This profile was last updated in 2006
Over 120 Years of Interfaith Cooperation
“People of faith uniting to meet human needs.” (1) “Living in respectful presence of each other.” “Ascending together in joy.” (4) These and other mottos have guided the work of Inter-Faith Ministries of Wichita, active since 1885 in bringing together people of faith to make changes in the community. For over twelve decades, Inter-Faith Ministries has sought to “build inter-religious understanding, promote justice, relieve misery, and reconcile the estranged,” while adapting to the changing religious landscape of America. (1)
A Growing Circle of Inclusion
Inter-Faith Ministries of Wichita began in 1885 when a group of Protestant Christian leaders formed the Wichita Ministerial Alliance to address social issues such as jail and poor house conditions, racial tension, women’s suffrage, and the need for a hospital chaplain. (2) In 1919, the group changed its name to the Wichita Council of Churches, and by the 1930s, partnerships had been formed with Jewish, Eastern Orthodox, and Roman Catholic congregations. The diversity of Wichita’s religious population continued to increase, and in 1978 the name was changed again to Inter-Faith Ministries to reflect this. (3) Today, the membership of Inter-Faith Ministries includes all these groups and more: Baha’i, Buddhist, Hindu, Muslim, Native American, and Unitarian Universalist congregations are all listed as members. (3) The Board of Directors reflects this population as well. (2) The inter-religious dialogue that arises out of this diversity creates “a place where those differences can be appreciated,” where one can “feel affirmed and challenged in their own faith, while helping others.” (5)
A Joint Ministry of Community Service
This model of “combining dialogue between faith groups with a joint ministry of community service” supports many award-winning programs that provide aid to the suffering, enrich the community, and defend against bigotry. (6) Inter-Faith Ministries’ programs extend into many areas of public life, following the call of its mission statement. (1)
With a history of racial justice work including “sit-ins” in the fifties and dialogue groups in the nineties, Inter-Faith Ministries continues its anti-racism work today. (6a) Using the Crossroads Ministry model (7) in congregational and organizational groups, Inter-Faith Ministries seeks to create a constantly increasing stream of anti-racist education and institutional change. This dedication to fighting bigotry extends to other arenas as well. In 2003-2004, Inter-Faith Ministries and the Muslim Public Affairs Council released “More Alike than Different,” an education project to reduce anti-Muslim bias in the greater Wichita area. Over fifty presentations were made to congregations, civic groups, businesses, and classes, and local television stations aired commercials and a thirty-minute interreligious dialogue. (4) The continuing Mother to Mother volunteer program partners women of different racial, economic, and religious backgrounds to increase understanding across these barriers. (6b)
Housing and Homelessness
Like many cities across America, Wichita is experiencing increasing rates of homelessness and housing troubles. Shelters fill every winter, and overflow shelter becomes necessary to save lives. The Inter-Faith Inn offers shelter, food, health care, and other essentials (4), and when the numbers of people seeking shelter becomes overwhelming, Inter-Faith Ministries arranges for local churches to offer sleeping space. (8) A Homeless Prevention food box distribution program is provided during times when other food pantries are unavailable. (4) The most demanding and difficult work of ending homelessness is the re-housing of people who live in shelters—“opening the back door of homelessness.” Providing permanent housing to this population is a central part of addressing homelessness (9), and Inter-Faith Ministries has taken on this challenge as well. Inter-Faith Villa and Inter-Faith Villa North provide affordable, permanent housing with supportive services, totaling 61 apartments. (6c) The Ti’Wiconi Safe Haven shelter for chronically mentally ill homeless persons provides case management, meals, and other support to 20 individuals. (6d) Its safe, non-institutional residential living model earned a Best Practice Award from the U.S. Department of Housing and Urban Development in 2005. (10)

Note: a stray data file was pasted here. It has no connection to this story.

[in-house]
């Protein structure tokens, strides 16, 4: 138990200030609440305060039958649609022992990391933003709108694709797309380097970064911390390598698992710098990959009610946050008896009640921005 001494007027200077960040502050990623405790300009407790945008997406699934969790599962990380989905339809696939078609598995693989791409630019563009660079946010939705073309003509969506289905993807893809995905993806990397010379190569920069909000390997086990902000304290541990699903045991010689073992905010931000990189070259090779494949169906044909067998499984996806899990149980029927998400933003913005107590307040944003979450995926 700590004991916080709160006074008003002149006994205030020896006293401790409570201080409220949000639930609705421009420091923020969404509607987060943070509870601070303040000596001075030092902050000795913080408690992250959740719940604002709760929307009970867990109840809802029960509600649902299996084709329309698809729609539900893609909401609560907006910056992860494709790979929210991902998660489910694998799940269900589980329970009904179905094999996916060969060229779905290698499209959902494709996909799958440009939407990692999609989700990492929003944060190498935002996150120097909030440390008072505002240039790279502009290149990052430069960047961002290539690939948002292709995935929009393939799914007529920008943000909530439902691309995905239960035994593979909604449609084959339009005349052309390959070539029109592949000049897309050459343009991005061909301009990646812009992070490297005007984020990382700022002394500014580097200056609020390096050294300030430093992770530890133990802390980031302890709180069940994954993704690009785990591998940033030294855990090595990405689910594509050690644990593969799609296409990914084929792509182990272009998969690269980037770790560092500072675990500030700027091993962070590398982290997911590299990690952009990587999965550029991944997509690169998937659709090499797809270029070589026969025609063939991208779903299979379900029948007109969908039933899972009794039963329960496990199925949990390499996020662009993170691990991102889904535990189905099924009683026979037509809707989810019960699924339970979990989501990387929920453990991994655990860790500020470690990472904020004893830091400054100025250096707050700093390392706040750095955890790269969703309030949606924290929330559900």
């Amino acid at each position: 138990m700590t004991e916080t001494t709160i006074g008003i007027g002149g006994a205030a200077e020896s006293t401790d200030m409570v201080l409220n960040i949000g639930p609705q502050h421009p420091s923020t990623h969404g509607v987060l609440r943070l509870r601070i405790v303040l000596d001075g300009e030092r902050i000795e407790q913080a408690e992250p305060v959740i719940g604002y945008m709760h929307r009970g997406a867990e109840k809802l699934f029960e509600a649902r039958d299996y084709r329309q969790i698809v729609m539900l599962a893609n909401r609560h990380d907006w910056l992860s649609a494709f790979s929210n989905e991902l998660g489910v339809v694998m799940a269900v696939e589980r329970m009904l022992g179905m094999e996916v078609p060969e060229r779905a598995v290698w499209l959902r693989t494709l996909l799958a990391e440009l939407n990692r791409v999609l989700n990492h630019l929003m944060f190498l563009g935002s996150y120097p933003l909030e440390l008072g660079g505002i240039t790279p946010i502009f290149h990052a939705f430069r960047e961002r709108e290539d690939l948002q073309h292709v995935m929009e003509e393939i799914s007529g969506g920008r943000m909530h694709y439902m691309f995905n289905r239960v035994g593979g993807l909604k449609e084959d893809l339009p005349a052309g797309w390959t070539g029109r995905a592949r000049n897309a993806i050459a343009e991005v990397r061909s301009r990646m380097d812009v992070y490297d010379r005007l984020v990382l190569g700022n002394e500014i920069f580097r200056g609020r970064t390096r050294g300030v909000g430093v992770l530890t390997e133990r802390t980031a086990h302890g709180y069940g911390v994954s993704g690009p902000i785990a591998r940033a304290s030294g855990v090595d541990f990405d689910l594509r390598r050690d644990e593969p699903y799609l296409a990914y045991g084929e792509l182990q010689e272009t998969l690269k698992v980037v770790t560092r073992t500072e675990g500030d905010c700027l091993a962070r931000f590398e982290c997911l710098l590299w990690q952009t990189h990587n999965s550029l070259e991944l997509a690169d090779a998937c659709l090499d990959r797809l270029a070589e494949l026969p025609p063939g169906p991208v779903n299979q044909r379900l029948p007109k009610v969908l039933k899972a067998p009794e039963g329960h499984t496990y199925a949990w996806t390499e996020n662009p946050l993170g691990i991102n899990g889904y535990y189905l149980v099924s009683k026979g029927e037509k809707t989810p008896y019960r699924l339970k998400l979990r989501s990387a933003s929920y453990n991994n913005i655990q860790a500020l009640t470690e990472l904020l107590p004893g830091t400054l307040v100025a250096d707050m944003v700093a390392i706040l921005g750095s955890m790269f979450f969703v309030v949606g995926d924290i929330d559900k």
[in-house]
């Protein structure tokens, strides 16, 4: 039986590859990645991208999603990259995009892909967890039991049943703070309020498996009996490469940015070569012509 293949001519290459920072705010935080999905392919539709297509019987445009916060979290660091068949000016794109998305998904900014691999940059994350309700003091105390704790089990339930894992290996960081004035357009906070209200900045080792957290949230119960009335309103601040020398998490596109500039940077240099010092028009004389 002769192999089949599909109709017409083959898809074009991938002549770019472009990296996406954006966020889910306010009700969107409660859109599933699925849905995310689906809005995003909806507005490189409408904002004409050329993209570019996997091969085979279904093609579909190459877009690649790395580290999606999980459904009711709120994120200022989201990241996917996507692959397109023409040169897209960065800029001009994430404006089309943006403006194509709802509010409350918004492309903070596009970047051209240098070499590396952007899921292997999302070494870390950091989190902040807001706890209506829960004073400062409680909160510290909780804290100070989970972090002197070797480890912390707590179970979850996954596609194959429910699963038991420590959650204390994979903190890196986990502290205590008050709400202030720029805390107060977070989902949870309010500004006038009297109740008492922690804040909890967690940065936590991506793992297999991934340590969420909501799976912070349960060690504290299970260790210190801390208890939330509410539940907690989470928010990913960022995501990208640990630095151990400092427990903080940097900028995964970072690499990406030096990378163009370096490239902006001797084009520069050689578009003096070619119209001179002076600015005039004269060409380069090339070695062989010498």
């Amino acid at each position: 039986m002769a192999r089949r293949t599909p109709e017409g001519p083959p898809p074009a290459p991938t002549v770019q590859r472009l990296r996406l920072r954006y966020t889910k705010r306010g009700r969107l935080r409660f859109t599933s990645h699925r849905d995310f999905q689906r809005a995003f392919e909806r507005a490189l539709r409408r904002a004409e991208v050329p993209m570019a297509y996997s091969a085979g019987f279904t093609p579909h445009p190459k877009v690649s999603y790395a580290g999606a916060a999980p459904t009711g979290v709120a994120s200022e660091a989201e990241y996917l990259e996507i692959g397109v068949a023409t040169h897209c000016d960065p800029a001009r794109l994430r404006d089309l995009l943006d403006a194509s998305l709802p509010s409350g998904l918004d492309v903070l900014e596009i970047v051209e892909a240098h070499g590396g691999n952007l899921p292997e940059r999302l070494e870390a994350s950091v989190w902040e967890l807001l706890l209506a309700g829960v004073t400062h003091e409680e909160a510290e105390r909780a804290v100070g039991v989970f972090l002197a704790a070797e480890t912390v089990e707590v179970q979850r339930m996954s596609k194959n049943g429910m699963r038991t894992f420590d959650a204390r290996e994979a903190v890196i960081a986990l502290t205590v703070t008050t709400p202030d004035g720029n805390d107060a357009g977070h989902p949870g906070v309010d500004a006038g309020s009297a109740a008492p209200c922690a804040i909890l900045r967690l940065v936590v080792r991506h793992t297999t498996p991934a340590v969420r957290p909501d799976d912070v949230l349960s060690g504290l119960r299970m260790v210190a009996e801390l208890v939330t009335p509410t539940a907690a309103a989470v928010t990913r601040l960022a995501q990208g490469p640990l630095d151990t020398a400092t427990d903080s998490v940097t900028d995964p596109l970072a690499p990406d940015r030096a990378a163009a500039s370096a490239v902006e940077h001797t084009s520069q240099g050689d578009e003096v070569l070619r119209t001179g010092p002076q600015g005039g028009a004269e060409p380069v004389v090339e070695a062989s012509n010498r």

Aiding Those in Need
Inter-Faith Ministries’ mission of “relieving misery and reconciling the estranged” is put into action through a variety of assistance programs, providing ongoing, seasonal, and emergency aid to many people. The Faith in Action volunteer program offers informal, non-medical care to elderly and disabled individuals to help maintain their independence. (6e) Campaign to End Childhood Hunger (CTECH) operates on a service level as well as an advocacy level, through promoting meal sites, educating policymakers, and working to reduce barriers to food stamps. (6f) The restorative justice program of Family Group Conferencing seeks to bring juvenile offenders, their families, victims, and community members together in conference, hoping to reduce recidivism and promote understanding between all parties. (4) For 44 years, Operation Holiday has offered seasonal assistance to thousands of families with food, coats, blankets, and vouchers for holiday dinners. (6g) In emergency situations, the Wichita Area Inter-Faith Disaster Response and the Inter-Faith “Critical Incident Stress Management” team respond to local and area disasters. (6h) On September 11, 2001, this group was present at the local airport to assist travelers rerouted to Wichita. (11) Inter-Faith Ministries’ assistance extends past local and area concerns into an international project as well. The ASAP Haiti project is a partnership with the town of Lambert, Haiti, and organizes multiple “work and medical mission trips” to help construct schools and medical clinics. (6i)